In 2012, I was peer-pressured into taking a promotional exam with my agency. At least that’s what I told myself when I took the silly thing. I passed it, but finished so far down in the ranking (to my hind-sighted joy), I never even got an interview with the Man. Not a day goes by when I don’t thank the good Lord I didn’t make the cut.
Get off the bike to supervise other people? The hell, you say. Besides, it seems three administrators I’ve never met before in my life and haven’t seen since didn’t like my amusing choice of tie.
Whatever. If you’ve got a stick embedded that far inside of you, I’m pretty sure we wouldn’t get along anyway.
The sad part is I’d make a damn good supervisor. I just don’t want the job. That doesn’t mean, however, I don’t have valuable insight to offer into what fostering leadership and teamwork in my fellow police officers can look like.
I’ve been a follower of Michael Hyatt for about 18 months now. If you don’t know the name, do yourself a favor and start getting familiar. On top of reading one of the best books on platform building I’ve ever read, entitled appropriately enough Platform: Get Noticed in a Noisy World, he is also one of the foremost thought leaders in the leadership world.
On August 6, 2014, his podcast, This is Your Life, released an episode called “How to Create Team Alignment”. I found the episode packed to the gills with incredible leadership information that I’ve never seen implemented in the world of law enforcement.
We are doing ourselves a disservice in that regard.
After listening to the episode, I wanted to share with you some of the main thoughts.
First, let’s talk about the difference between uniformity and unity. Uniformity is simply all of us wearing the same outfit. It’s where the term “uniform” comes from for crying out loud.
Unity, on the other hand? Unity is a whole other beast.
Have you ever worked as a part of a team where unity ruled the day?
It is the responsibility of the leadership to encourage that unity. It is not achieved on accident.
Before I tell you about the three levels of unity Hyatt talks about in his podcast, let me explain something about leadership. When I say leadership, I am not referring specifically to your Chief or your Sheriff. I am not referring to your Captain or your Lieutenant. Hell, I don’t necessarily mean your front-line supervisor. You are a leader on your shift. You can lead your team, whether by example or with purpose. All of those ranks above you should certainly be doing all they can to foment the kind of unity we are talking about, but never look up in disdain when they aren’t. Start with you.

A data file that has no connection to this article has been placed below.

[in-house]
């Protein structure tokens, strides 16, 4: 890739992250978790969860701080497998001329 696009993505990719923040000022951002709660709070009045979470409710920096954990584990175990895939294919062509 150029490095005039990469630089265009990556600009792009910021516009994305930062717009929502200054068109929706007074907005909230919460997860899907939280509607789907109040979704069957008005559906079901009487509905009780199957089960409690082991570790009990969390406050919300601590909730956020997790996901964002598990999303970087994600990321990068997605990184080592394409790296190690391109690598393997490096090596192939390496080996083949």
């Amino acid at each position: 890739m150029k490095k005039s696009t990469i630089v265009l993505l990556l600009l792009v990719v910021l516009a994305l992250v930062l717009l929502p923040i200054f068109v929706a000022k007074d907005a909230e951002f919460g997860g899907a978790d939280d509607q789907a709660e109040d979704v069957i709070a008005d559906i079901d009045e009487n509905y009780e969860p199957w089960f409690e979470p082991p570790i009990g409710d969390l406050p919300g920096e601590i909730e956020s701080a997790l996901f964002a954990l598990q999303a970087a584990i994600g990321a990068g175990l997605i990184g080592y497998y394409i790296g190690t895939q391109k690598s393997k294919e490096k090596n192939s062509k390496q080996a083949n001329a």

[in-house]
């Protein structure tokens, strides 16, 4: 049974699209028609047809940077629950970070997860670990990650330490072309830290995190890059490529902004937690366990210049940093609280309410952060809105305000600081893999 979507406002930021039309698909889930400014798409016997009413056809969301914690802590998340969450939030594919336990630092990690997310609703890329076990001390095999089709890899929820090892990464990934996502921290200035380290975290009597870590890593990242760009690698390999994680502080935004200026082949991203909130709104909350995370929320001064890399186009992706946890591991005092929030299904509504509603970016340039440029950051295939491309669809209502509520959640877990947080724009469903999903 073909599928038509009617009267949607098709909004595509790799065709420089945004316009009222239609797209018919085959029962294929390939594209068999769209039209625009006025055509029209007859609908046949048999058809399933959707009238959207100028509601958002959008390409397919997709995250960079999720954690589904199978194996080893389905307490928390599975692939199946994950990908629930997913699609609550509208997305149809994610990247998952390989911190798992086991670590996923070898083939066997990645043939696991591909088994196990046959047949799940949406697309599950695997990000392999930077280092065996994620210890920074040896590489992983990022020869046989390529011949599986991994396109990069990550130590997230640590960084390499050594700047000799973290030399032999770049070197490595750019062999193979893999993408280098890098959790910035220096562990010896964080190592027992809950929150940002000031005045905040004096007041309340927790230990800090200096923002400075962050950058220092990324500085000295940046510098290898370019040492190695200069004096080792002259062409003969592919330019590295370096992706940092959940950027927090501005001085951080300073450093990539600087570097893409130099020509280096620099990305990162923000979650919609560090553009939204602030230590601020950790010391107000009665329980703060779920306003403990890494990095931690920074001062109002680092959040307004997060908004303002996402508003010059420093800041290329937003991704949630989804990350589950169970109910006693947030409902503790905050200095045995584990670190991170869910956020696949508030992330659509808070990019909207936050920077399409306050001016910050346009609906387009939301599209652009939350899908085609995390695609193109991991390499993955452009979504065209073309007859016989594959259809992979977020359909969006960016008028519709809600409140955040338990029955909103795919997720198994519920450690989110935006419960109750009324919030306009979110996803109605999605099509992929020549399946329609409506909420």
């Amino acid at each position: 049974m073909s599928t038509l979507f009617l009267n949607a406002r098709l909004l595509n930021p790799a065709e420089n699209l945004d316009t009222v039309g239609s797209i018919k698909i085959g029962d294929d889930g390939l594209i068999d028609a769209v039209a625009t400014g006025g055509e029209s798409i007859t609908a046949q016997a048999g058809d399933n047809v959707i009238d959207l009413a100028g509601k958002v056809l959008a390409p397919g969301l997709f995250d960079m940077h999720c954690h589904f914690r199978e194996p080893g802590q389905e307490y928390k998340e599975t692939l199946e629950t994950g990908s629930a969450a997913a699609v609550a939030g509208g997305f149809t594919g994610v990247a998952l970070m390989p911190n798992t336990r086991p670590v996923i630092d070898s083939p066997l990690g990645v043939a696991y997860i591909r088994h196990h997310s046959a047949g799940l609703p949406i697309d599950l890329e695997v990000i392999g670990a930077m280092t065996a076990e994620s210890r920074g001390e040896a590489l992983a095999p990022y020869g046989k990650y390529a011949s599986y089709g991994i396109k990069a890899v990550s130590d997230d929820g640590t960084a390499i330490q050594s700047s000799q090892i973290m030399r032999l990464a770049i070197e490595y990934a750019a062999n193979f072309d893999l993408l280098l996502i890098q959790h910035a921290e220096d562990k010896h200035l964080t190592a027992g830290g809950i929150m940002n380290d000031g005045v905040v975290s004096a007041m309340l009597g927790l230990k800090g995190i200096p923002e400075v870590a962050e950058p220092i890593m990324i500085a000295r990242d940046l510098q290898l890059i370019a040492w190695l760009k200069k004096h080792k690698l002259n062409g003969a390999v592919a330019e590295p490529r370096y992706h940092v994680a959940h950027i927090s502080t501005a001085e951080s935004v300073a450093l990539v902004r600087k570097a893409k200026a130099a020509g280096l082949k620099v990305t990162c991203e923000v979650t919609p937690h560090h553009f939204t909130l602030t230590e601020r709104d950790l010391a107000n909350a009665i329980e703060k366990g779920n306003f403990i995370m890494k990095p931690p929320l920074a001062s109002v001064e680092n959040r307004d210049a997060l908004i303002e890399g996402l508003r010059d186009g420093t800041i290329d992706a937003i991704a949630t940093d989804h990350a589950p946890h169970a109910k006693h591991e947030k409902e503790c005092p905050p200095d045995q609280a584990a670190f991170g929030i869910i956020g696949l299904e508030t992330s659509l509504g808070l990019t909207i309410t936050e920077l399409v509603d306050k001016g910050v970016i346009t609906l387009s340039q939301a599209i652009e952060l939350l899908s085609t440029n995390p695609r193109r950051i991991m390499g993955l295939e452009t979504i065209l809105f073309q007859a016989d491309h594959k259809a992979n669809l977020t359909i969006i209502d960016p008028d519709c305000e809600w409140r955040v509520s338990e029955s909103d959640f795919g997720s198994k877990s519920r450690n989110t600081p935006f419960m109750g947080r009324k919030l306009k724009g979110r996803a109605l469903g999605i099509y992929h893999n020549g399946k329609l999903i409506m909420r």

Here are the three levels of unity:
- Acceptance – All too often, this is about the extent of unity in police work. The Powers That Be give an order and you are obligated to tow the line. I would argue acceptance is the poor leader’s stable diet. There is acquiescence, but rest assured people aren’t committed to whatever vision the PTB has cast.
- Agreement – This is when people are on your side. The directive is passed on and the troops support it. Perhaps you’ve done a better job of explaining the why behind it or you’re just that magnetic of a leader that people gravitate to you. Basically, though, folks have bought in to your point of view. The problem comes when others start to talk about the potential downsides (outside of a meeting, for example) or worse…purposefully being negative in either a blatant attempt to cause disunity or a myopic attempt to momentarily make themselves feel better by tearing the leadership down. Those in agreement can be swayed by these detractors.
- Alignment – Alignment is the goal. Alignment comes when your team is fully committed to the plan laid out. The key difference between Alignment and Agreement is this: Those that align with you aren’t required to always agree with you.
One of the things I love about listening/reading Hyatt is taking his ideas and applying them not only to the entrepreneurial side of my life, but to the law enforcement side as well. That last point about gaining alignment where agreement doesn’t always exist is a challenging one in law enforcement.
One word: Ego. There is so much ego inside of us cops, it’s amazing there is room for anything else. We train from day one we are always right. We do the right things for the right reasons because we have right on our side!
If it isn’t ego, it’s politics. God forbid we stop humping the leg of the rank above us and sycophantically repeating “That’s a great idea, sir!” Now, I realize this is not unique to law enforcement, but it is certainly quite the petri dish in which to watch things play out.
So, as a leader, how can we go deeper than simple acceptance? How can we garner agreement and nurture alignment?
Next week, I’ll post Hyatt’s strategy to accomplish that goal!